Not just faster than apartheid divestment; faster than divestment from tobacco, armaments, and others: fossil fuel divestment. It’s not about direct reduction of market capitalization; it’s about making it socially unacceptable to buy from stigmatized companies, and it works, and it’s working faster than ever for fossil fuels. Oh, and fossil fuel companies are a tiny sliver of university endowments, so ditching them is pain free, especially now that fossil fuel stock prices are not rising while solar stocks skyrocket (and nuclear stocks don’t). Go fossil free, go VSU.
|Stranded Assets and the Fossil Fuel Divestment Campaign: What Does Divestment Mean for the Valuation of Fossil Fuel Assets? 8 October 2013 | Authors: Atif Ansar, Ben Caldecott, James Tilbury|
A campaign to persuade investors to take their money out of the fossil fuel sector is growing faster than any previous divestment campaign and could cause significant damage to coal, oil and gas companies, according to a study from the University of Oxford.
The report compares the current fossil fuel divestment campaign, which has attracted 41 institutions since 2010, with those against tobacco, apartheid in South Africa, armaments, gambling and pornography. It concludes that the direct financial impact of such campaigns on share prices or the ability to raise funds is small but the reputational damage can still have major financial consequences.
“Stigmatisation poses a far-reaching threat to fossil fuel companies — any direct impacts of divestment pale in comparison,” said Ben Caldecott, a research fellow at the University of Oxford‘s Smith School of Enterprise and the Environment, and an author of the report. “In every case we reviewed, divestment campaigns were successful in lobbying for restrictive legislation.”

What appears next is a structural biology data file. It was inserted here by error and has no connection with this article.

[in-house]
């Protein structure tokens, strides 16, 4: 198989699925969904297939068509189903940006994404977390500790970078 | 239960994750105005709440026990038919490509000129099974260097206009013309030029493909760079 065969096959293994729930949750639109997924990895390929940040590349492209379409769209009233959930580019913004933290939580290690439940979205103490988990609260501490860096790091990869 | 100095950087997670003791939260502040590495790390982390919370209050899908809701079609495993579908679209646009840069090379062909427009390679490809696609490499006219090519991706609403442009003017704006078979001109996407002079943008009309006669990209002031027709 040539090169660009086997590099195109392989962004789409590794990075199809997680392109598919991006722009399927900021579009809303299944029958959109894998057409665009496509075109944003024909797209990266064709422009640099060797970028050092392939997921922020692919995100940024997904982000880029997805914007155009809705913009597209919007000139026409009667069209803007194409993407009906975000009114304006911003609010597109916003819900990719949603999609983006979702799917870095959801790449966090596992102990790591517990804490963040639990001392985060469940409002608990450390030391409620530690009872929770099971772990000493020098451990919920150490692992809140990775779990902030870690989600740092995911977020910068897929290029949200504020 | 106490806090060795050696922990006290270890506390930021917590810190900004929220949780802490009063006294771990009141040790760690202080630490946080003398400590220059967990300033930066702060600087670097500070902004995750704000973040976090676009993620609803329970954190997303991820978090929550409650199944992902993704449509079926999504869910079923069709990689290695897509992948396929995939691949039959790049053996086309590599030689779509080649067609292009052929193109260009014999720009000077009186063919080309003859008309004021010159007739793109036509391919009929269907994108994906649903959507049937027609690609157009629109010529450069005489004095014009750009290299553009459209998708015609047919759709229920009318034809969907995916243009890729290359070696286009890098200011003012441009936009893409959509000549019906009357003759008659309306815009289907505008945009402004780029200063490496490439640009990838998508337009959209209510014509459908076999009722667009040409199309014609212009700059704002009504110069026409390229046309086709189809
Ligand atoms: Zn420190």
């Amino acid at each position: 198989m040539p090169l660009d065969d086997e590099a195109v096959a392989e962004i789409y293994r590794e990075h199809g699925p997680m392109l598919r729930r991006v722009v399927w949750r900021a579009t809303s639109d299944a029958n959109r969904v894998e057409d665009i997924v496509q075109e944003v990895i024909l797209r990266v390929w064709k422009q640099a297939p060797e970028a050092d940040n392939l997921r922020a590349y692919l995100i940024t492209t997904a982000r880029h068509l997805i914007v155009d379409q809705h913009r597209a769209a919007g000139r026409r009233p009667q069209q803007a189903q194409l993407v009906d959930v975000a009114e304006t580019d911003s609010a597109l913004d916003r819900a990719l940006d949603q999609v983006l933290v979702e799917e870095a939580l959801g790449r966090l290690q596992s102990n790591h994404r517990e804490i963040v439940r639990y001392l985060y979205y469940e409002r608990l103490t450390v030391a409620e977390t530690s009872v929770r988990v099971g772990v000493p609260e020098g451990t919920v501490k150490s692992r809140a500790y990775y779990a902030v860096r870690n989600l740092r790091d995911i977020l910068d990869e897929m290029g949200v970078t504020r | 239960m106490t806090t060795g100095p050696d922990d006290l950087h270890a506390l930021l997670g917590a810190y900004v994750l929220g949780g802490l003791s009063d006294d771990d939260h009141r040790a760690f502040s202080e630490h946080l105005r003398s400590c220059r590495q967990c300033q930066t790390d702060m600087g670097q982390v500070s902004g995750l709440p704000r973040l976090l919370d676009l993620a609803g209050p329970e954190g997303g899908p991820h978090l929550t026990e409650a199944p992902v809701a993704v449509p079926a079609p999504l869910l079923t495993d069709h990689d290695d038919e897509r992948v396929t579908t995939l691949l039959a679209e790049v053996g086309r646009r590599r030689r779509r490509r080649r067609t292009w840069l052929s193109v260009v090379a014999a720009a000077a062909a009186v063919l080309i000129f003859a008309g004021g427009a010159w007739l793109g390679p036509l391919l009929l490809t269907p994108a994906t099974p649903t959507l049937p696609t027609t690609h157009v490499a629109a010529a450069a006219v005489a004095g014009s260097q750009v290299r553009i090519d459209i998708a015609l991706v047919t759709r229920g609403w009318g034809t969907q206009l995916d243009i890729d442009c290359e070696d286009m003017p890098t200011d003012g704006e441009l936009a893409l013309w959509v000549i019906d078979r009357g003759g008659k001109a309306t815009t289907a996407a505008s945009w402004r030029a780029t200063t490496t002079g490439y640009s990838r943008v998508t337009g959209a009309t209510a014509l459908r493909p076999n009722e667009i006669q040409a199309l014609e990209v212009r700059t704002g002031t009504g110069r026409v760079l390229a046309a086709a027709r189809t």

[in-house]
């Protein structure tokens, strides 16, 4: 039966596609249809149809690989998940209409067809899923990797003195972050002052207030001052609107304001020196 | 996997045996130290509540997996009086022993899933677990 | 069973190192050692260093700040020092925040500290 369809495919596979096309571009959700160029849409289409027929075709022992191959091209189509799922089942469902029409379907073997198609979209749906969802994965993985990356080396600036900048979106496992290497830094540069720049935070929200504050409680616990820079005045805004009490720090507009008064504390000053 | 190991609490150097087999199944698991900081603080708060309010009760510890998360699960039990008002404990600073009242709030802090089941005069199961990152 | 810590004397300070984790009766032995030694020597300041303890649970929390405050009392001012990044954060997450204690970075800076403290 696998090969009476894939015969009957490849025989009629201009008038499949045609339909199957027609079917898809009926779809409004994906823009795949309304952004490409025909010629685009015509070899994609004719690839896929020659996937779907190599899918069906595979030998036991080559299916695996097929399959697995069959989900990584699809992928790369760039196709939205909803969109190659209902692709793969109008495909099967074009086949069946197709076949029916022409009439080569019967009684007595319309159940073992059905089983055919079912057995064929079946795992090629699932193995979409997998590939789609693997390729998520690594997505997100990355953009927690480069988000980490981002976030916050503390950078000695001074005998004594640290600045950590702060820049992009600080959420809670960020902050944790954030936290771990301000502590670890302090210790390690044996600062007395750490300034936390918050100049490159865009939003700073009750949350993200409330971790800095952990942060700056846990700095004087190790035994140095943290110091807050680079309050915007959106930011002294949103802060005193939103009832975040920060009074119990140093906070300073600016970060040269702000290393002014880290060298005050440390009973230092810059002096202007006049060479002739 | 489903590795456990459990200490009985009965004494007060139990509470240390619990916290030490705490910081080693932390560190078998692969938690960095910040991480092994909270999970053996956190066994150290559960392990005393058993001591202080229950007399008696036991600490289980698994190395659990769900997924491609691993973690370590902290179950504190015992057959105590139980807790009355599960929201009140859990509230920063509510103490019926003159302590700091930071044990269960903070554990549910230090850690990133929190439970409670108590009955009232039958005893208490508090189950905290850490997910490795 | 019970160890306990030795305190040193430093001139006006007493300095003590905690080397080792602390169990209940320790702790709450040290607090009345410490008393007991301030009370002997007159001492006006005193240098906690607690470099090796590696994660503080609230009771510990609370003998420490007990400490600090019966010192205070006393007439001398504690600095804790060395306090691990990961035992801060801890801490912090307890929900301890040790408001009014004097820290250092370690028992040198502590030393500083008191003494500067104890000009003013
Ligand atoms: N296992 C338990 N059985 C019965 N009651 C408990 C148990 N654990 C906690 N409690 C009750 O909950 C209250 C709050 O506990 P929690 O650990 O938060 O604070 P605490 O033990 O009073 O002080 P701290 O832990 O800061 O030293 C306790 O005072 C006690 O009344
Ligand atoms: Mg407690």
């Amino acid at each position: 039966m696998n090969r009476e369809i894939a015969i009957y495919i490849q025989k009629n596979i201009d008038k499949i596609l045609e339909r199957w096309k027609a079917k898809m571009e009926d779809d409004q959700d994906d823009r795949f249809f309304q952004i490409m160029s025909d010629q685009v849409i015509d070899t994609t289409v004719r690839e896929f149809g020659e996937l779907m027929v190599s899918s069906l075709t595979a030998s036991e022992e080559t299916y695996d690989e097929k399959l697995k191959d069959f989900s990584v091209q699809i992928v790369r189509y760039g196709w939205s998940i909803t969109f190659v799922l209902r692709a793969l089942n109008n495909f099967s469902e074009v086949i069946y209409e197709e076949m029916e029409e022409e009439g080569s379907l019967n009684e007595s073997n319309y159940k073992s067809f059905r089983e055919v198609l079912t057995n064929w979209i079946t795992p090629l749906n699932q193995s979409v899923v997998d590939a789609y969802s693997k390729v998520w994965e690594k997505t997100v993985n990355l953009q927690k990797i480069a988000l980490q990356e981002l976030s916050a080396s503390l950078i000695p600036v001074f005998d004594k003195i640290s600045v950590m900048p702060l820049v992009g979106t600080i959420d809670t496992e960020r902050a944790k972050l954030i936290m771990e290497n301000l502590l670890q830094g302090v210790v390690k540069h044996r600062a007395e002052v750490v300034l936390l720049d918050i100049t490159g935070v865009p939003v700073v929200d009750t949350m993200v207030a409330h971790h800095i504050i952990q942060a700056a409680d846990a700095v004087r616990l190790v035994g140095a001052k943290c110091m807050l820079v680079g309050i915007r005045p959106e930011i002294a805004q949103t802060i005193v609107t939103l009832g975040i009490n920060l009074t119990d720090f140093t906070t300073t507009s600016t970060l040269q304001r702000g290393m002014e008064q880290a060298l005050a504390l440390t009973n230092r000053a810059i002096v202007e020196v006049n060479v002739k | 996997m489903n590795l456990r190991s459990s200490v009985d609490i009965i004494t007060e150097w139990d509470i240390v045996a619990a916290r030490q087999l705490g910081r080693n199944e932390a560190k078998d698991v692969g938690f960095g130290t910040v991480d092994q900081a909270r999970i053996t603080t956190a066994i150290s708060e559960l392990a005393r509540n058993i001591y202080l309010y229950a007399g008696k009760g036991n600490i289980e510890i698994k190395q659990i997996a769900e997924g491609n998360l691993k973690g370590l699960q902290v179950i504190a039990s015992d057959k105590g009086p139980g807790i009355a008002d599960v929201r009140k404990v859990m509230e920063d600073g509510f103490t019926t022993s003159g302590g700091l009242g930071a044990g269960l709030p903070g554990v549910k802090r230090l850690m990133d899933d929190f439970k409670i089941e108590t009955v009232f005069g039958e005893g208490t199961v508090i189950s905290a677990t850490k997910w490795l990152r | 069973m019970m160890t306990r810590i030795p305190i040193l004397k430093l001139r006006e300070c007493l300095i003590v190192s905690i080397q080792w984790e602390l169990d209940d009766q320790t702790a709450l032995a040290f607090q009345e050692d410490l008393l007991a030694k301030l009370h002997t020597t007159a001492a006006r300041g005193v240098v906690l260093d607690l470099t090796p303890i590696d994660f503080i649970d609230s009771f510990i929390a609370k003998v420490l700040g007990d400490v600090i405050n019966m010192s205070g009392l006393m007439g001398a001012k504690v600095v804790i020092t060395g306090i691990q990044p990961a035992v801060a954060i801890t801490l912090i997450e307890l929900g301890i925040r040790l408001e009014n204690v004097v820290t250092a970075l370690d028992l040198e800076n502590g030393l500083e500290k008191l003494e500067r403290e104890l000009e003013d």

The report is part of a new research programme on stranded assets backed by Aviva Investors, HSBC, Standard & Poor’s and others. It found: “The fossil fuel campaign has achieved a lot in the relatively short time since its inception.”
Tobacco divestment went pretty fast once Harvard kicked in, but fossil fuel divestment is already going faster even before Harvard joins in.
The study explored the direct effects of divestment and found that that wasn’t the point: the amount withdrawn would still be small compared to fossil fuel company capitalization.
However, the team concluded: “The outcome of the stigmatisation process, which the fossil fuel divestment campaign has now triggered, poses the most far-reaching threat to fossil fuel companies and the vast energy value chain.”
And that stigmatization can lead to the stigmatized companies being shunned for contracts, especially by governments. And that hits them in the sales.
Bill McKibben, the environmental campaigner who leads the 350.org divestment campaign which is expanding from the US into Europe this autumn, said: “This divestment campaign is just one front in the climate fight, but of all the actions people can take to bring about structural change, it’s probably the easiest. Severing our ties with the guys digging up the carbon won’t bankrupt them—but it will start to politically bankrupt them, and make their job of dominating the planet’s politics that much harder.”
Leave those fossil fuels in the ground. Put solar panels on rooftops and windfarms offshore.
It’s not that hard. Fossil fuels are a sliver of university endowments:
And fossil fuel stocks are stagnant while solar stocks skyrocket.
So a tiny effort by universities can kick off an effect that can topple the mighty fossil fuel industry.
Plus fossil fuel divestment can help undermine the political power of the fossil fuel industry and thereby get its sooty grip off our governments. Go fossil free; go politically free.